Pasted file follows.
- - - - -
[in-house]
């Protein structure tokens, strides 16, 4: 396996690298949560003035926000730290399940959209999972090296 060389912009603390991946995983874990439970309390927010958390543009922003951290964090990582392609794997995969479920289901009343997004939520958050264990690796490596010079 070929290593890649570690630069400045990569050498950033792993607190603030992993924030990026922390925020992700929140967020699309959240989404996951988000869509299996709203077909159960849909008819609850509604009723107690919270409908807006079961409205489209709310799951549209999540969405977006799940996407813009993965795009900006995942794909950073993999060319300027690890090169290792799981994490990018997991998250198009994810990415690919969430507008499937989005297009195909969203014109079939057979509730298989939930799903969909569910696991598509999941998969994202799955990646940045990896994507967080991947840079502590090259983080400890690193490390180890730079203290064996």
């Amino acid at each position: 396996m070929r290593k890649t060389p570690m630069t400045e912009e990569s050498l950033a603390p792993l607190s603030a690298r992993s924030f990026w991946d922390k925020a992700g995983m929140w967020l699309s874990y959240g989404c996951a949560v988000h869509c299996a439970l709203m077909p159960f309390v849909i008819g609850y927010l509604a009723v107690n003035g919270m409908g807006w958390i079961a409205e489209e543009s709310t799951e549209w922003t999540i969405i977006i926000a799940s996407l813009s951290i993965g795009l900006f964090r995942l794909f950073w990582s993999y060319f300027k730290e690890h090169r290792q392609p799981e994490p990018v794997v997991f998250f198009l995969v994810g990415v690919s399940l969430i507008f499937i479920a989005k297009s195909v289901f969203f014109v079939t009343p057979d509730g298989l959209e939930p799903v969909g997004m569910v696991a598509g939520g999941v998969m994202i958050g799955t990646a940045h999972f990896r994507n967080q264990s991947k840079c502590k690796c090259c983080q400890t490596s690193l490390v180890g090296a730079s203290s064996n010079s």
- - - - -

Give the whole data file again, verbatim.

[in-house]
């Protein structure tokens, strides 16, 4: 396996690298949560003035926000730290399940959209999972090296 060389912009603390991946995983874990439970309390927010958390543009922003951290964090990582392609794997995969479920289901009343997004939520958050264990690796490596010079 070929290593890649570690630069400045990569050498950033792993607190603030992993924030990026922390925020992700929140967020699309959240989404996951988000869509299996709203077909159960849909008819609850509604009723107690919270409908807006079961409205489209709310799951549209999540969405977006799940996407813009993965795009900006995942794909950073993999060319300027690890090169290792799981994490990018997991998250198009994810990415690919969430507008499937989005297009195909969203014109079939057979509730298989939930799903969909569910696991598509999941998969994202799955990646940045990896994507967080991947840079502590090259983080400890690193490390180890730079203290064996």
């Amino acid at each position: 396996m070929r290593k890649t060389p570690m630069t400045e912009e990569s050498l950033a603390p792993l607190s603030a690298r992993s924030f990026w991946d922390k925020a992700g995983m929140w967020l699309s874990y959240g989404c996951a949560v988000h869509c299996a439970l709203m077909p159960f309390v849909i008819g609850y927010l509604a009723v107690n003035g919270m409908g807006w958390i079961a409205e489209e543009s709310t799951e549209w922003t999540i969405i977006i926000a799940s996407l813009s951290i993965g795009l900006f964090r995942l794909f950073w990582s993999y060319f300027k730290e690890h090169r290792q392609p799981e994490p990018v794997v997991f998250f198009l995969v994810g990415v690919s399940l969430i507008f499937i479920a989005k297009s195909v289901f969203f014109v079939t009343p057979d509730g298989l959209e939930p799903v969909g997004m569910v696991a598509g939520g999941v998969m994202i958050g799955t990646a940045h999972f990896r994507n967080q264990s991947k840079c502590k690796c090259c983080q400890t490596s690193l490390v180890g090296a730079s203290s064996n010079s």